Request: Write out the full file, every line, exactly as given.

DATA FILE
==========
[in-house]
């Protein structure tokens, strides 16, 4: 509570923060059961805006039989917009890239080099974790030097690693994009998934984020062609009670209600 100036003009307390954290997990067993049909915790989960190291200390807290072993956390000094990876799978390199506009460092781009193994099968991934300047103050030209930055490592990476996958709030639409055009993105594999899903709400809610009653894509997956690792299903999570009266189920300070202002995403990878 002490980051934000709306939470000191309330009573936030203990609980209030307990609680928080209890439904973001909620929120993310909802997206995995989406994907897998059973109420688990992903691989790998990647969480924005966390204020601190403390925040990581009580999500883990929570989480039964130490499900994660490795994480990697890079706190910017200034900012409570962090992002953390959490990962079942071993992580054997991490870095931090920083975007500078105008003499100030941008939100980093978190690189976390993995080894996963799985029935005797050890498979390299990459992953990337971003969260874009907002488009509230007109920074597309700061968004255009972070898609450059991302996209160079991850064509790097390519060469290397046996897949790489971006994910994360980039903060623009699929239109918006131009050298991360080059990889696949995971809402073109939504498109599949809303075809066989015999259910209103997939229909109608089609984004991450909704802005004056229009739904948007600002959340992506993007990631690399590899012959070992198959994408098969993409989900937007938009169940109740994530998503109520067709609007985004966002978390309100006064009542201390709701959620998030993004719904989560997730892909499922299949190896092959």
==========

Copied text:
[in-house]
């Protein structure tokens, strides 16, 4: 509570923060059961805006039989917009890239080099974790030097690693994009998934984020062609009670209600 100036003009307390954290997990067993049909915790989960190291200390807290072993956390000094990876799978390199506009460092781009193994099968991934300047103050030209930055490592990476996958709030639409055009993105594999899903709400809610009653894509997956690792299903999570009266189920300070202002995403990878 002490980051934000709306939470000191309330009573936030203990609980209030307990609680928080209890439904973001909620929120993310909802997206995995989406994907897998059973109420688990992903691989790998990647969480924005966390204020601190403390925040990581009580999500883990929570989480039964130490499900994660490795994480990697890079706190910017200034900012409570962090992002953390959490990962079942071993992580054997991490870095931090920083975007500078105008003499100030941008939100980093978190690189976390993995080894996963799985029935005797050890498979390299990459992953990337971003969260874009907002488009509230007109920074597309700061968004255009972070898609450059991302996209160079991850064509790097390519060469290397046996897949790489971006994910994360980039903060623009699929239109918006131009050298991360080059990889696949995971809402073109939504498109599949809303075809066989015999259910209103997939229909109608089609984004991450909704802005004056229009739904948007600002959340992506993007990631690399590899012959070992198959994408098969993409989900937007938009169940109740994530998503109520067709609007985004966002978390309100006064009542201390709701959620998030993004719904989560997730892909499922299949190896092959």